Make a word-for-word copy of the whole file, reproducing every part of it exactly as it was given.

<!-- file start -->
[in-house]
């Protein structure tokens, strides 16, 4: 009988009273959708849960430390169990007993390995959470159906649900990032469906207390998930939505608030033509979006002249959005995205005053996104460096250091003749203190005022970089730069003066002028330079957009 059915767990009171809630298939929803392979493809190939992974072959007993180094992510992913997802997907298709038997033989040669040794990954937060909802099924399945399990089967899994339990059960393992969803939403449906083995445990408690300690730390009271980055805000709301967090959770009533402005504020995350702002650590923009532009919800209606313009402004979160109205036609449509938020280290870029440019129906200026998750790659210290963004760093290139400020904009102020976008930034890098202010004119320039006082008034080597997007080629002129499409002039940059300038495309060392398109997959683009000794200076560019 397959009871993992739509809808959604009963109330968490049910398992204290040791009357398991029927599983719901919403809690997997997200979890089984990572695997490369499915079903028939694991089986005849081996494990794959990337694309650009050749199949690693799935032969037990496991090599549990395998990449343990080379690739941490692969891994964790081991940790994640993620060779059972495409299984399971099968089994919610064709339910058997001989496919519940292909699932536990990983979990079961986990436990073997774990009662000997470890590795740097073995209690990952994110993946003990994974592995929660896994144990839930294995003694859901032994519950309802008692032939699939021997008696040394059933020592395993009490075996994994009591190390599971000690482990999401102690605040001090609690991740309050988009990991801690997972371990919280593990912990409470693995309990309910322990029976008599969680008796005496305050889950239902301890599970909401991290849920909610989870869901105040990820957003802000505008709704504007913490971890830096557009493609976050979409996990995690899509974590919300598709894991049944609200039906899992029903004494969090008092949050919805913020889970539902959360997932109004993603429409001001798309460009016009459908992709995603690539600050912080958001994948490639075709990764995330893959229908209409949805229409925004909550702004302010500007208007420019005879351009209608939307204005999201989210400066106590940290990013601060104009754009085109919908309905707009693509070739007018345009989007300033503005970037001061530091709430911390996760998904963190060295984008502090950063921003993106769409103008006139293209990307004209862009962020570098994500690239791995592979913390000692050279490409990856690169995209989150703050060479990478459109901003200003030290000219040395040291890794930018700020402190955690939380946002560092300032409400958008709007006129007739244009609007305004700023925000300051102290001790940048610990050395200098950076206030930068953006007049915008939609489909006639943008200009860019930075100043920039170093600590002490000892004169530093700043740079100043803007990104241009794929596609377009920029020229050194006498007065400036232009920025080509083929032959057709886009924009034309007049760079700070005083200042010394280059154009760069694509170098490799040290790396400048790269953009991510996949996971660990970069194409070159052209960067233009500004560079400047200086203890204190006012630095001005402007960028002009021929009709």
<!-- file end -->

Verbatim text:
[in-house]
């Protein structure tokens, strides 16, 4: 009988009273959708849960430390169990007993390995959470159906649900990032469906207390998930939505608030033509979006002249959005995205005053996104460096250091003749203190005022970089730069003066002028330079957009 059915767990009171809630298939929803392979493809190939992974072959007993180094992510992913997802997907298709038997033989040669040794990954937060909802099924399945399990089967899994339990059960393992969803939403449906083995445990408690300690730390009271980055805000709301967090959770009533402005504020995350702002650590923009532009919800209606313009402004979160109205036609449509938020280290870029440019129906200026998750790659210290963004760093290139400020904009102020976008930034890098202010004119320039006082008034080597997007080629002129499409002039940059300038495309060392398109997959683009000794200076560019 397959009871993992739509809808959604009963109330968490049910398992204290040791009357398991029927599983719901919403809690997997997200979890089984990572695997490369499915079903028939694991089986005849081996494990794959990337694309650009050749199949690693799935032969037990496991090599549990395998990449343990080379690739941490692969891994964790081991940790994640993620060779059972495409299984399971099968089994919610064709339910058997001989496919519940292909699932536990990983979990079961986990436990073997774990009662000997470890590795740097073995209690990952994110993946003990994974592995929660896994144990839930294995003694859901032994519950309802008692032939699939021997008696040394059933020592395993009490075996994994009591190390599971000690482990999401102690605040001090609690991740309050988009990991801690997972371990919280593990912990409470693995309990309910322990029976008599969680008796005496305050889950239902301890599970909401991290849920909610989870869901105040990820957003802000505008709704504007913490971890830096557009493609976050979409996990995690899509974590919300598709894991049944609200039906899992029903004494969090008092949050919805913020889970539902959360997932109004993603429409001001798309460009016009459908992709995603690539600050912080958001994948490639075709990764995330893959229908209409949805229409925004909550702004302010500007208007420019005879351009209608939307204005999201989210400066106590940290990013601060104009754009085109919908309905707009693509070739007018345009989007300033503005970037001061530091709430911390996760998904963190060295984008502090950063921003993106769409103008006139293209990307004209862009962020570098994500690239791995592979913390000692050279490409990856690169995209989150703050060479990478459109901003200003030290000219040395040291890794930018700020402190955690939380946002560092300032409400958008709007006129007739244009609007305004700023925000300051102290001790940048610990050395200098950076206030930068953006007049915008939609489909006639943008200009860019930075100043920039170093600590002490000892004169530093700043740079100043803007990104241009794929596609377009920029020229050194006498007065400036232009920025080509083929032959057709886009924009034309007049760079700070005083200042010394280059154009760069694509170098490799040290790396400048790269953009991510996949996971660990970069194409070159052209960067233009500004560079400047200086203890204190006012630095001005402007960028002009021929009709």